The Samurai Principle
bdesth.quelquechose at free.quelquepart.fr
Tue Sep 7 22:15:42 CEST 2010
Phlip a écrit :
> On Sep 7, 10:36 am, Ian Kelly <ian.g.ke... at gmail.com> wrote:
>> On Tue, Sep 7, 2010 at 10:02 AM, Phlip <phlip2... at gmail.com> wrote:
>>> Back to the topic, I tend to do this:
>>> for record in Model.objects.filter(pk=42):
>>> return record
>>> return sentinel
>> How is that any better than just catching the exception?
>> return Model.objects.get(pk=42)
>> except Model.DoesNotExist:
>> return sentinel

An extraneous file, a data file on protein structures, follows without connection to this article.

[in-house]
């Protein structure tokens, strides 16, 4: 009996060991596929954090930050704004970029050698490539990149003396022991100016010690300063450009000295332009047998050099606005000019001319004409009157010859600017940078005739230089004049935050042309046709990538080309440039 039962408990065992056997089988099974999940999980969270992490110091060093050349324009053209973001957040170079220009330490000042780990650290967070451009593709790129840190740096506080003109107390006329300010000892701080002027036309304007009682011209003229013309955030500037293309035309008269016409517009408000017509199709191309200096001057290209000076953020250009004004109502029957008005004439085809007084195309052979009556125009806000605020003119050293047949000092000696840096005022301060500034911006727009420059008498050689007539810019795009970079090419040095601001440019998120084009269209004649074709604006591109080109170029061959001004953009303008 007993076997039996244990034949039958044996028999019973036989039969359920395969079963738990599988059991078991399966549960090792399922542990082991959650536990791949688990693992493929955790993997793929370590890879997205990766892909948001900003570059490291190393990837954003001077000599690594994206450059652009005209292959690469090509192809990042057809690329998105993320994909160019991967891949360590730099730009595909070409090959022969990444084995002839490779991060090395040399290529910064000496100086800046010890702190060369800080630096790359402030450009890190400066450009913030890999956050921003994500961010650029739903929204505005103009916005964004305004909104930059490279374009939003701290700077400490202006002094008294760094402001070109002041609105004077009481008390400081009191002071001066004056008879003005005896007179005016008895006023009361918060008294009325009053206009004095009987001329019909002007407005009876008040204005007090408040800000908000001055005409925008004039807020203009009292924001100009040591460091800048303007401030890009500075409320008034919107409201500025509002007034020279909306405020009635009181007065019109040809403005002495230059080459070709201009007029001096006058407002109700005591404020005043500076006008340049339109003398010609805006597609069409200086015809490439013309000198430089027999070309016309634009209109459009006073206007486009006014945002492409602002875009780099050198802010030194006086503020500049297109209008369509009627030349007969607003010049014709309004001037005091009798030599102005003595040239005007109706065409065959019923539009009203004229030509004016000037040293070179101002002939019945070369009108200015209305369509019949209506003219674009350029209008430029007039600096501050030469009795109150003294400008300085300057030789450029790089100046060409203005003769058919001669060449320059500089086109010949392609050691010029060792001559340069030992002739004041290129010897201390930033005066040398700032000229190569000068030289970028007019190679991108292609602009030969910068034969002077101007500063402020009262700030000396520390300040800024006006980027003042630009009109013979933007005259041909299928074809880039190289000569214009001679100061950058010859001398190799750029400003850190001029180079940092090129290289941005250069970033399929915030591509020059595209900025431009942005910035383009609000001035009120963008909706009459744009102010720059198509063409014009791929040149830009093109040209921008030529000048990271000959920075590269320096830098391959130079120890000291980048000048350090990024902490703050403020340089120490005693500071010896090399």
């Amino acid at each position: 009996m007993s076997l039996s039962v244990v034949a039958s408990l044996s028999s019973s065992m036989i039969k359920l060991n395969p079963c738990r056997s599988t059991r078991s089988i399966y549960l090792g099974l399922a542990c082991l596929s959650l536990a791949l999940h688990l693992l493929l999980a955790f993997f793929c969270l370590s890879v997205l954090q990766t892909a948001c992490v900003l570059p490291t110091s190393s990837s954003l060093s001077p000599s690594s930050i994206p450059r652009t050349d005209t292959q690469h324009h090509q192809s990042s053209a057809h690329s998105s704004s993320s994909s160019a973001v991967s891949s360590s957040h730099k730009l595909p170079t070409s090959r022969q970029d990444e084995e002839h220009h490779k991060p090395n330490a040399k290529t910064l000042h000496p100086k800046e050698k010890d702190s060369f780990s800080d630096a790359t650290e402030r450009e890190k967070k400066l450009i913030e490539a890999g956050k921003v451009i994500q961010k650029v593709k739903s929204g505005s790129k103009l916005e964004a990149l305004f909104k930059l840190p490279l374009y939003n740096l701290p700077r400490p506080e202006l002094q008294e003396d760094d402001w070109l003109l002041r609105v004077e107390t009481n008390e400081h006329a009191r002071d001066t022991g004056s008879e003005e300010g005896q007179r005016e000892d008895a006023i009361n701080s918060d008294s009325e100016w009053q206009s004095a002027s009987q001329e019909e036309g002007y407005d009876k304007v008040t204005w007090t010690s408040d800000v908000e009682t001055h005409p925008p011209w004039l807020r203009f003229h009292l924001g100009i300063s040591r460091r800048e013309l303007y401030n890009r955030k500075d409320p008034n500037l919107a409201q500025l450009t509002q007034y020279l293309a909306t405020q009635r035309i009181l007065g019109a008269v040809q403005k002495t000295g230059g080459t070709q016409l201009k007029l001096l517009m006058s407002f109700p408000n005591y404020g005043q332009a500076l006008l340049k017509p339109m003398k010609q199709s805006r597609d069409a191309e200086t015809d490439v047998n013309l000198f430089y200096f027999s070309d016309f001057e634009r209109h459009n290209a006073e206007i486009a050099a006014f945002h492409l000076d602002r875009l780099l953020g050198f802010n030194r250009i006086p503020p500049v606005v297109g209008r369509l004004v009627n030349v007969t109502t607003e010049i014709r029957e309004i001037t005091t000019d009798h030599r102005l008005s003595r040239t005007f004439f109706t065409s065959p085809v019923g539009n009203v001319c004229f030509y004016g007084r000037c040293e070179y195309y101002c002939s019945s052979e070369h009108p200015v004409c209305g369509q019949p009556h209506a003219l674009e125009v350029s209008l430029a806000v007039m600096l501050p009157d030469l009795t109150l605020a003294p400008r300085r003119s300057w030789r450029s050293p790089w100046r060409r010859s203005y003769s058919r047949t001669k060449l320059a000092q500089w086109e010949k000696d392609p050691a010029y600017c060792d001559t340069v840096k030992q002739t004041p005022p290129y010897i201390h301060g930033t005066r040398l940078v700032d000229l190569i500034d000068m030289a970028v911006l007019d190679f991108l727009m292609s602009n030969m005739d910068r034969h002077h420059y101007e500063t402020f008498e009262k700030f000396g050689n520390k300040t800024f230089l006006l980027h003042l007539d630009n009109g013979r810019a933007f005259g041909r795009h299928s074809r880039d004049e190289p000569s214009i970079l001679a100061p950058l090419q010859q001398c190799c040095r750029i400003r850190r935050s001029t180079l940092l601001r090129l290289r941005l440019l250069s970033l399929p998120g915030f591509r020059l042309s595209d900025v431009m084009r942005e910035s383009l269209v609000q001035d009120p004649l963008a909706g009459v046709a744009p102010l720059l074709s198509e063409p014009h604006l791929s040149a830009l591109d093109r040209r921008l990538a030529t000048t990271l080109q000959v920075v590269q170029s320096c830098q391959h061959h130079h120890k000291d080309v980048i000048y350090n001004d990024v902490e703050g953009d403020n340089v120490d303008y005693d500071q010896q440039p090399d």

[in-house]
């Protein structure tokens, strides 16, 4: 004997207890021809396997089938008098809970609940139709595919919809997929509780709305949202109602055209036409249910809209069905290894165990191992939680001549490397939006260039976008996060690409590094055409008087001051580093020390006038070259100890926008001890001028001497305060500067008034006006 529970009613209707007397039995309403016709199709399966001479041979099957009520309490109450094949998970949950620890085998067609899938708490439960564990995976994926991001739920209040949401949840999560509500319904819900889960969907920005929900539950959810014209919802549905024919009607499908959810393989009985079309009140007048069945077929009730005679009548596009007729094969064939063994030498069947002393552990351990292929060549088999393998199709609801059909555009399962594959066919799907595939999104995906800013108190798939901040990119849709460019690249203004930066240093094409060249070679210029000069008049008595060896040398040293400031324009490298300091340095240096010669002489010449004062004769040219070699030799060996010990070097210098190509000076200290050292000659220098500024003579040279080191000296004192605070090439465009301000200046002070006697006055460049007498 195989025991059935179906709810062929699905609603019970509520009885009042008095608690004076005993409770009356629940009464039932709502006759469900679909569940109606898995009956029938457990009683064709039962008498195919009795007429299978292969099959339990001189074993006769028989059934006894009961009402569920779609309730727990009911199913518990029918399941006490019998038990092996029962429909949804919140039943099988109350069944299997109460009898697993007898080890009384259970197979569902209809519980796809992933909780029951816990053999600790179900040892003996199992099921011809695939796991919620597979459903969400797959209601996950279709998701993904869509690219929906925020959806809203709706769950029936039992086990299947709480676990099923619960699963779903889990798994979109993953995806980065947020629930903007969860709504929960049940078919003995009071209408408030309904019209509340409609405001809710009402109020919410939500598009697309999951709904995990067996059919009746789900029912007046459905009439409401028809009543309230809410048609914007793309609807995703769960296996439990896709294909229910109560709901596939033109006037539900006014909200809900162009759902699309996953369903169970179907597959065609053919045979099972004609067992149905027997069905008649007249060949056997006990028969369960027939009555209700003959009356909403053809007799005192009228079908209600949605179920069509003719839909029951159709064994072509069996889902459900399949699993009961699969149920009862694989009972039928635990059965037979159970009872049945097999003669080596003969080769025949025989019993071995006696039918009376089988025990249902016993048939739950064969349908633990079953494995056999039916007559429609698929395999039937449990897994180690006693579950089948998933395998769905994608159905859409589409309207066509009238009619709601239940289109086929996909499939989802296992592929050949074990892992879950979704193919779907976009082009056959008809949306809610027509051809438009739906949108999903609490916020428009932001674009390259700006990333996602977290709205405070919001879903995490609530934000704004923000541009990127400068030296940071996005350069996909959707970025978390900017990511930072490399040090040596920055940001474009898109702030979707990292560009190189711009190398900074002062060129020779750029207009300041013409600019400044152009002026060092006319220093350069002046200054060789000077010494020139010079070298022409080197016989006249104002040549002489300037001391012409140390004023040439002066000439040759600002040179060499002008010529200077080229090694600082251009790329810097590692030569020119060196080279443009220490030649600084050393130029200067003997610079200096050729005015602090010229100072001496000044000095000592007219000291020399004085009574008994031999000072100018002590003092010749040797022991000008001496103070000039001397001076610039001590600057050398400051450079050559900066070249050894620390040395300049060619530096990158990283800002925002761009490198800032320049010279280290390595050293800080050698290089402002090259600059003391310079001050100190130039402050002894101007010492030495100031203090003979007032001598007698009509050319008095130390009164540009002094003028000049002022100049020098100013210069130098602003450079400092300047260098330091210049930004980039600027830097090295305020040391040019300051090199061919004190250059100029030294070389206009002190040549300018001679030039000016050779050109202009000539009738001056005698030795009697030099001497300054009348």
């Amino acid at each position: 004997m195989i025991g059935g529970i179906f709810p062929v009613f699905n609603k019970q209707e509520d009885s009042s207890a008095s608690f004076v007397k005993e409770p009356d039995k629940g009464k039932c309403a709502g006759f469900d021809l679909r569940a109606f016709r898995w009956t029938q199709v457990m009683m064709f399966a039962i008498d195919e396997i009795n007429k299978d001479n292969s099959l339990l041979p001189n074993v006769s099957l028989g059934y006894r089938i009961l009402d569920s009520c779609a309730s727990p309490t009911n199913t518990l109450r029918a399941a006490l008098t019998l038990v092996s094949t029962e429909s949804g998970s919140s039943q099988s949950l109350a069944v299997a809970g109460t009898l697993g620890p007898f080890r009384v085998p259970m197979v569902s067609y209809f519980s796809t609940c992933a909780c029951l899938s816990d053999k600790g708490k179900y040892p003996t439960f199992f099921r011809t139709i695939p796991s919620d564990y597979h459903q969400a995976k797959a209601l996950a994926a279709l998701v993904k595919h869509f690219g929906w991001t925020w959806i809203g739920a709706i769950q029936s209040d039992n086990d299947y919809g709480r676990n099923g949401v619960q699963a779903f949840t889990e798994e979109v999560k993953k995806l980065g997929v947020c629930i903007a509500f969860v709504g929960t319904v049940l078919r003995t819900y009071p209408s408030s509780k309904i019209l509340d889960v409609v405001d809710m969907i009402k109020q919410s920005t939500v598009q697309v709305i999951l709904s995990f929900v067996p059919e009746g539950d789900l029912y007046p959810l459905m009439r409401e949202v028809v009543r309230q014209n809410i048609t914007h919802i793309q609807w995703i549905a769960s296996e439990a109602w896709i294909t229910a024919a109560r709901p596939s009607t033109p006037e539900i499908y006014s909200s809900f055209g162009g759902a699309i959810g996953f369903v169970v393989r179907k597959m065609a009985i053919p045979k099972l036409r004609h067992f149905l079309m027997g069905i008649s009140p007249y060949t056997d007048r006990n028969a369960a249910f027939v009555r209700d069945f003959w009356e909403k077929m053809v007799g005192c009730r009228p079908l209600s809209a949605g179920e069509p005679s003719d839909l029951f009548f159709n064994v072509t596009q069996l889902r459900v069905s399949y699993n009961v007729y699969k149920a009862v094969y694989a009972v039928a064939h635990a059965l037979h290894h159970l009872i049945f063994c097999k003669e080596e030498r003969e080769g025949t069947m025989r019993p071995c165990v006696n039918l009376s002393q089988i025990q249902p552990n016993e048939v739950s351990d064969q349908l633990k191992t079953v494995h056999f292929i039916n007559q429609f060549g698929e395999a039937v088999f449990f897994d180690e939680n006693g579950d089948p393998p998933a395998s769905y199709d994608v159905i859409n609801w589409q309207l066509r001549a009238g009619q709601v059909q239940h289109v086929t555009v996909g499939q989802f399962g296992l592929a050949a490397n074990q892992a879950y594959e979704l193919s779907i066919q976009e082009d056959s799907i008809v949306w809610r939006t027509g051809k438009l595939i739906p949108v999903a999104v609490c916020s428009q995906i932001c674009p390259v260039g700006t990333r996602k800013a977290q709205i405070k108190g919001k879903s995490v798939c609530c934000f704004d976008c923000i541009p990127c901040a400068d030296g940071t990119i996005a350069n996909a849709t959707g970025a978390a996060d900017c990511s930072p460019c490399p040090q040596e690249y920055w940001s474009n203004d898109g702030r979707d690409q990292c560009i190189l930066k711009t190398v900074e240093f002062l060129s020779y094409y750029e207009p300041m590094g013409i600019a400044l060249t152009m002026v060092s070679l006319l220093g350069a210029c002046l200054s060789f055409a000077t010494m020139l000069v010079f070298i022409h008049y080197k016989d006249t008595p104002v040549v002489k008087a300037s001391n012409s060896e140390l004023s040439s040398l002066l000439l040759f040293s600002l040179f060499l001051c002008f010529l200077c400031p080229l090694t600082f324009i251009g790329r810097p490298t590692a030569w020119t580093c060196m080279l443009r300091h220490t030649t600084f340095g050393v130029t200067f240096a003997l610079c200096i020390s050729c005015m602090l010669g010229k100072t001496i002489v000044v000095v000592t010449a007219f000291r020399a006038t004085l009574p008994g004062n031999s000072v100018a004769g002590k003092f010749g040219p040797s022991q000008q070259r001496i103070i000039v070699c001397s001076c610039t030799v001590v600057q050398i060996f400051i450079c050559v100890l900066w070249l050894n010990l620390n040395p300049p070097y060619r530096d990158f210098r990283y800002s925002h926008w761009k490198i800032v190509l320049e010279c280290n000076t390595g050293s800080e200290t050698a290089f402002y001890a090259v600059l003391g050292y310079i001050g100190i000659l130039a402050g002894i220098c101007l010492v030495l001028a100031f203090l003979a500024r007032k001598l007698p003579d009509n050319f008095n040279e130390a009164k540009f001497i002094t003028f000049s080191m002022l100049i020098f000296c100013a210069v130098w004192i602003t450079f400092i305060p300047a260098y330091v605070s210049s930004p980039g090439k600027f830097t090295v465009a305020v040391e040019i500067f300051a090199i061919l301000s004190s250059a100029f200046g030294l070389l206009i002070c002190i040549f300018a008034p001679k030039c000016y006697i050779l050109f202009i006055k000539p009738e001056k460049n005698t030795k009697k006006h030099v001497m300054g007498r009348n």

>> The flow of control is much clearer this way.
> It reminds me of Visual Basic.
Strange enough, your own code snippet reminds me of what I used to find
when fixing VB programs some ten years ago.
> And no it's not "much clearer".
It is for any Python programmer - it's even TheOneObviousWay.
> Exceptions are for catastrophic errors
Chapter and verse, please ?
Exceptions are for exceptional situations. When you call queryset.get,
you do expect to have one single instance matching the lookup - specialy
when doing a pk lookup.
> AAAND you need to test that the DoesNotExist occurs for the exact
> reason you expect.
Bullshit. The only reason you'd get this exception is because there's no
record matching your where clause.
> Your except is not complete.
Why so ?
> Making it complete is
> very hard, and will break as soon as the model changes.
Why so ?
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